ArtsATL > Theater > Review: The Tavern’s “Complete Works of William Shakespeare” gets an “Incomplete”

Review: The Tavern’s “Complete Works of William Shakespeare” gets an “Incomplete”

The play is hilarious at times, but feels disconnected to Shakespeare.
The play is hilarious at times, but feels disconnected from the Bard. (Photo by Jeff Watkins)

“The Complete Works of William Shakespeare (Abridged),” playing at the New American Shakespeare Tavern through September 2, would appear to be an attempt by three actors to perform all the works of Shakespeare in a single evening. Although the production and its setting are charming and there are some funny moments, strangely enough there’s too little Shakespeare in it. Even as the subject of satirical summary, his work feels pretty distant. We’re left with lots of comic antics that often bear only some vague relationship to Shakespeare. If that’s not your bag of ducats, then there’s not much for you to enjoy in the performance.

This is not to say there are no funny moments. There are lots of them, and regular Tavern actors Nicholas Faircloth, Matt Felten and Daniel Parvis are an energetic team that plays multiple roles (the Bard wrote 1,122 of them, they point out). “Titus Andronicus,” done as a Paula Deen cooking show (of course Lavinia’s rapist needs just a little more butter before being baked into a pie), is flat-out hilarious. A reading of a Wikipedia entry on Shakespeare that mashes up his life with details from Hitler’s and Walt Disney’s works well, too.

One of the play’s strengths is to demystify the playwright. Even those who have never seen or read a Shakespeare play outside of high school won’t feel intimidated, which is great. There aren’t too many knowing winks to the initiated, which would be disastrous. One character describes in a serious, fawning academic tone how Shakespeare “distilled multiple theatrical traditions in his work,” while another undercuts it with “plagiarist.” But once the man is demystified, we never really get a glimpse at what made him great. It’s hard even to get a sense of the variety in the plays. The comedies are lumped together as one skit, as are all the histories.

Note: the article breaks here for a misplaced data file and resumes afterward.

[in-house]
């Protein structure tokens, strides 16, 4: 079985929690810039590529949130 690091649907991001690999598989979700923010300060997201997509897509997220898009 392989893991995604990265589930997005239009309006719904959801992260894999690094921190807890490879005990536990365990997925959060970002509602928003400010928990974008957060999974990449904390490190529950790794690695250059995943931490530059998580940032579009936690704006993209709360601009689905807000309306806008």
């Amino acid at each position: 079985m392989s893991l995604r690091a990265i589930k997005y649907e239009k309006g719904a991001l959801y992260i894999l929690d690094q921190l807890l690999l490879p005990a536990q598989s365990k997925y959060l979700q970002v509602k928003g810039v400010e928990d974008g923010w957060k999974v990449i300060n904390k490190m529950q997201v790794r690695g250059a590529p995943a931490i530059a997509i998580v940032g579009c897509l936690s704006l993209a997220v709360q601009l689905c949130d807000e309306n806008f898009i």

Some of this play’s devices, such as a bit of audience participation to demonstrate Ophelia’s psyche, must have seemed fresh and inventive when it premiered at the Edinburgh Fringe in 1987, but they seem a little creaky now.

The Shakespeare Tavern is a nice setting for the show — there’s a closeness between audience and performers — and many in the audience seemed to enjoy the fun, silly romp. But perhaps the setting is also problematic in that the same stage regularly produces the actual works of William Shakespeare. My expectations were different heading in. For some reason, I was expecting a collection of distinct songs and skits, and I was looking forward to learning more about Shakespeare and some of his less familiar plays in a fun and interesting way.

The show might play better at a comedy club or black-box theater, where its smidgen of Shakespeare would work better with the set of raucous comedic skits. Here, we feel that he’s being pushed away, which is disappointing. These aren’t parodies, satires or even comic reductions; really, we’re playing outside Shakespeare’s room without ever really going in.

Watching three comic actors doing physical comedy that riffs on the work of Shakespeare isn’t a bad way to pass an evening, but there seems to be no overarching take on the work itself. The humor is derived entirely from the absurdity of trying to perform all of it in one night. Although this certainly has its moments, in the end, the mere fact that Shakespeare wrote a lot isn’t that funny or interesting.

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